Atlassian is used to playing hard and swimming upstream. We managed to reach 24,000 customers in over 138 countries without losing our rebellious and independent spirit. But our biggest challenge is yet to come: Atlassian wants to think globally whilst truly acting locally.
To achieve this, the company has decided to create a team of Ambassadors: mutants with fantastic and deadly powers, combining a deep technical background, community building skills, passion for technical excellence, initiative and enough dynamics to represent the company and its values in any situation, anywhere. If you’re wondering just what these elite workers look like, here’s a picture of this unprecedented Diplomatic Corp:
Who are we?
My name is David Bonilla, I’m a spanish developer, well-known blogger and member of the Java and Agile Communities. I have the pleasure to announce that from today, I am taking responsibility for representing Atlassian in Spain, becoming its link with the local community whilst evangelizing Atlassian’s products and philosophy in my country.
I am not alone in this task. I have two companions, two friends, two partners in crime: the British ambassador John Stevenson and Germany’s Sven Peters. This team of Euro Chic is lead by the unparalleled aussie brain of Ben “Kenobi” Naftzger.
What are we going to do exactly?
Contrary to what my mother thinks, being an ambassador is more than just drinking beer and giving away t-shirts. Atlassian wants to get closer to the local scene, working with the Community and for the Community. Basically, we will have fun doing what we are passionate about:
- participating in the local technical community: organizing events, giving talks and participating in workshops, conferences and user groups throughout the national territory, and, of course, generating relevant content for the Atlassian blog or Atlassian TV;
- localising Atlassian’s marketing strategy in Spain: building our brand presence online and offline, documenting success stories amongst our customers, collaborating with local bloggers and press, whilst finding ways to creatively sponsor local community clusters;
- leading and monitoring product localisation. In Spain, English is still a barrier to entry. So, I will lead the translation of the corporate website and all our products.
An international company. A local effort.
Being focused on the Spanish scene means that I will participate in technical users groups across the country. I’ll search the country for the most interesting stories with the intention to create relevant and interesting content for the Community.I will help the fledgling AUG Spain to become one of the most active user groups in the country and, above all, the most fun. Not being tied to a particular technology or language, is an opportunity for the AUG to become the most eclectic and dynamic group in the country. We intend to be the meeting point for the entire community.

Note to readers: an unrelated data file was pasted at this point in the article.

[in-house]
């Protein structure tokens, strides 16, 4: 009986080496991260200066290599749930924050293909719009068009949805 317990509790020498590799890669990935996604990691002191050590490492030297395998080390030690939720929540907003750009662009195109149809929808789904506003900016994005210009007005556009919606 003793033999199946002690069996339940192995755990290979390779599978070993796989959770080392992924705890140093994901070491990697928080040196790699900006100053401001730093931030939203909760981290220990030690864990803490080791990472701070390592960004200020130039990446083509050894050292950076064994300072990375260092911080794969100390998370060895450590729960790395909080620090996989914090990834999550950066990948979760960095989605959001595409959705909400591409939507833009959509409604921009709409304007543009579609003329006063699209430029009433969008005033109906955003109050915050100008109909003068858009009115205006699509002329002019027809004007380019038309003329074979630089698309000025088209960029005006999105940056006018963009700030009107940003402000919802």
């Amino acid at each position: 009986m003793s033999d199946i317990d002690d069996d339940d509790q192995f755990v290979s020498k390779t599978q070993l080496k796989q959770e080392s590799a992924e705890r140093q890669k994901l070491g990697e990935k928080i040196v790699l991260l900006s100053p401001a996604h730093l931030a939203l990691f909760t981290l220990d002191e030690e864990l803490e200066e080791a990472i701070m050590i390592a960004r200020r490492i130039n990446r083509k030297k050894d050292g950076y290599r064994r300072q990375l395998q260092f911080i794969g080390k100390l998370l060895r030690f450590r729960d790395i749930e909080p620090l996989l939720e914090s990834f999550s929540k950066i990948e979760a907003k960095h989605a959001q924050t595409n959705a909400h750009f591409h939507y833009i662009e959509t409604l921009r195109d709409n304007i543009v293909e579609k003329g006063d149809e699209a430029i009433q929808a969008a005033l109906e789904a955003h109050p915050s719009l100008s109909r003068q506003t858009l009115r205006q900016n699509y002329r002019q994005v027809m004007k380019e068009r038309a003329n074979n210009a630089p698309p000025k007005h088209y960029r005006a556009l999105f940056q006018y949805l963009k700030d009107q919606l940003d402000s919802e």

An important part of my effort will be helping Atlassian’s Partner Manager, Valerie Bergkamp in supporting the local ecosystem of partners.
There are many, many opportunities around Atlassian products. And I’m not just talking about licensing and value-added services, but to win BIG money by creating their own products: plugins for third parties.
If some crazy Finns have managed to create a successful business selling commercial plugins for Atlassian products, I hope my compatriots in Spain can do the same. After all, you can take advantage of the massive customer base and marketing firepower of Atlassian!
“ Being an ambassador is much more than beer and gifts“
Finally, I hope to collaborate with universities and NGOs that want to benefit from our free licensing program for teaching and non-profit organizations and community orientated projects. I think it would be very interesting for our local industry to teach future professionals how to work in the real world and on tools that are widely used by industry. Do not be surprised to see Bonilla on Tour at some Spanish universities in the near future.
Spain: A lot of work to do
Atlassian is betting big on Spain. We are not, even remotely, the third largest market for the company in Europe but, we are one of only three countries with an ambassador, along with the United Kingdom and Germany. Thanks Atlassian!
Origin of the European attendees of the Summit Can you see this huge hole at Spain?
In the last Summit, Spain was one of the few European countries without any partner or representative. I was the only Spaniard… the same feeling I had when I attended the first Summit in 2009.
We also didn’t see any Spaniards in the Codegeist, annual competition for development with $ 45,000 in prizes! Not one.
Why is this the case? Is Spain different? I don’t think so. It just takes a little more communication and belief that we can compete with anyone out there.
But this year everything will change. I will use all the time and resources that Atlassian provides me to try to make our technical community stronger and help put my country in its rightful place on the development map.
Interested in joining me? Follow Atlassian Spain, participate in the Spanish Atlassian User Group, share your technical success stories with me (so we can in turn share it with the world) or DM me to brainstorm your Codegeist ideas over coffee. You can also email me at dbonilla (at) atlassian (dot) com.
It‘s going to be hard work but also fun. From now on, Atlassian has an ambassador in Spain … and Spain has an Ambassador in Atlassian.